Logically, the most probable reason why progress would be slow would be if the outpost were protected in some way. If scientists had free access, progress would not be slow whatsoever, even if they didn't understand the technology behind it.
Scientists aren't dead, so there isn't a death trap surrounding the outpost. If there were, then the scientists avoided it, and so they somehow would have been able to get around it presumably. So it seems far more likely that we're talking about a barrier. An energy shield presumably takes energy to keep up, and if the alien outpost is long since abandoned, you're likely not going to find an energy shield up and running because that implies that not only is there a source of energy, that source of energy is constant and the plant converting that energy into something useable like electricity is still active without being monitored for presumably millions of years. Realistically not probable.
Therefore, my guess is that there is a physical barrier like a spherical wall protecting the outpost. That sounds rather simplistic for an advanced alien species, but consider the fact that mankind, despite having the technology to replace paper many times over, is still largely dependent on paper since making papyrus scrolls. Walls may not be interesting, but it is the most practical protection against the harshness of space and would allow an atmosphere contained within.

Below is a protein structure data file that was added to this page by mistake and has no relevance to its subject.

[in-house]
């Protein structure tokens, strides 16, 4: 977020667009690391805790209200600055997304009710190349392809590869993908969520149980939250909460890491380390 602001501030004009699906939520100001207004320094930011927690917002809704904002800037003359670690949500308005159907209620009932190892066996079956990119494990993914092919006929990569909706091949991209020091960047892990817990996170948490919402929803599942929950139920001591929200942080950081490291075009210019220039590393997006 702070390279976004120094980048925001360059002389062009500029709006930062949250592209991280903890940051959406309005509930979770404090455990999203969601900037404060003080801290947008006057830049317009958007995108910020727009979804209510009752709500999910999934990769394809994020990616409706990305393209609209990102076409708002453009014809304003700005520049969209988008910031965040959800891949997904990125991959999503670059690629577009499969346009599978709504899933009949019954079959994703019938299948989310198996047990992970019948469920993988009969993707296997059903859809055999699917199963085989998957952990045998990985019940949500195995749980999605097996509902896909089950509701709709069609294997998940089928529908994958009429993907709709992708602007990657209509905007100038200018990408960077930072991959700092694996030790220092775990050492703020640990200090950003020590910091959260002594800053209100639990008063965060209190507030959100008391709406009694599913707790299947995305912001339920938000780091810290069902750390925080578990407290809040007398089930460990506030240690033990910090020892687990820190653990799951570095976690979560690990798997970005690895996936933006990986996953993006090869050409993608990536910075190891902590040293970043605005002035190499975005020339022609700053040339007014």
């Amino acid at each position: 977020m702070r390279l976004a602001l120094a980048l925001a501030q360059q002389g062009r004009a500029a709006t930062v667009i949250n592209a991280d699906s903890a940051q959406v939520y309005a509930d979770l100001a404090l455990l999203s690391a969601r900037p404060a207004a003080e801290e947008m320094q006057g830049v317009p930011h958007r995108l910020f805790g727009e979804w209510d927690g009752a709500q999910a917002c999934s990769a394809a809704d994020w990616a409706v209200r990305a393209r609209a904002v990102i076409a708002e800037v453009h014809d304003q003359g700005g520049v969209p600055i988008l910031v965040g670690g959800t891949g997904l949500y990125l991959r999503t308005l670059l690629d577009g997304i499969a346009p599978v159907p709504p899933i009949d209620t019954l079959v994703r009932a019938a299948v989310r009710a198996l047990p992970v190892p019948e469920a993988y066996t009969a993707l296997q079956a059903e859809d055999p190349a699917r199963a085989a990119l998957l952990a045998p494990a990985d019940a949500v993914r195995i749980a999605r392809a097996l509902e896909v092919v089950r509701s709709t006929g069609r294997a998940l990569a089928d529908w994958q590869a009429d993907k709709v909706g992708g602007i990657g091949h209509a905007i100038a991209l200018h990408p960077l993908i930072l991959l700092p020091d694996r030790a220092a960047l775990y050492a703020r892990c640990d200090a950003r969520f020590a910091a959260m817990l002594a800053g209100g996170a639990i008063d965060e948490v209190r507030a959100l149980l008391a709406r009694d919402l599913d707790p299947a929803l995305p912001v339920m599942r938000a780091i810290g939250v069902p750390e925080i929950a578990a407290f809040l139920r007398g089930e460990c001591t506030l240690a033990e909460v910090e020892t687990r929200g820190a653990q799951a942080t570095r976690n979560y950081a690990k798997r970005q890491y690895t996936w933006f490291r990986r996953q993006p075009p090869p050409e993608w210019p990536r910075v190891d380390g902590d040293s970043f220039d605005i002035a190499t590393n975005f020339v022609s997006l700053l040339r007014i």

The aliens would have of course had a way of getting in and out, so I imagine there would be a gateway of some sort. However, how often would they need to walk on the surface of the planet? Likely not often. So it is likely that this gateway is large enough to allow the exit/entry of entire spaceships.
The reason behind the slow progress might be because the atmosphere is very much intact within the barrier. So while they could crack open the barrier:
- They don't know what type of atmopshere is underneath. It could be poisonous gas.
- The atmosphere could be under pressure, another good reason why you wouldn't want to simply break in.
- You risk contamination by the types of germs that you'd bring from earth. It could ruin any potential sensitive ecosystem under the surface.
Another reason why progress might be slow would be time interference. There might be a space-time effect surrounding the outpost that significantly slows down time for those inside. It might makes sense to do so, because ships leaving the outpost would seemingly return shortly afterwards and it means the aliens living within would prolong their lives. However it also means that spending say an hour near the outpost might be the equivalent of 8 hours to those outside it. Progress would literally be slow.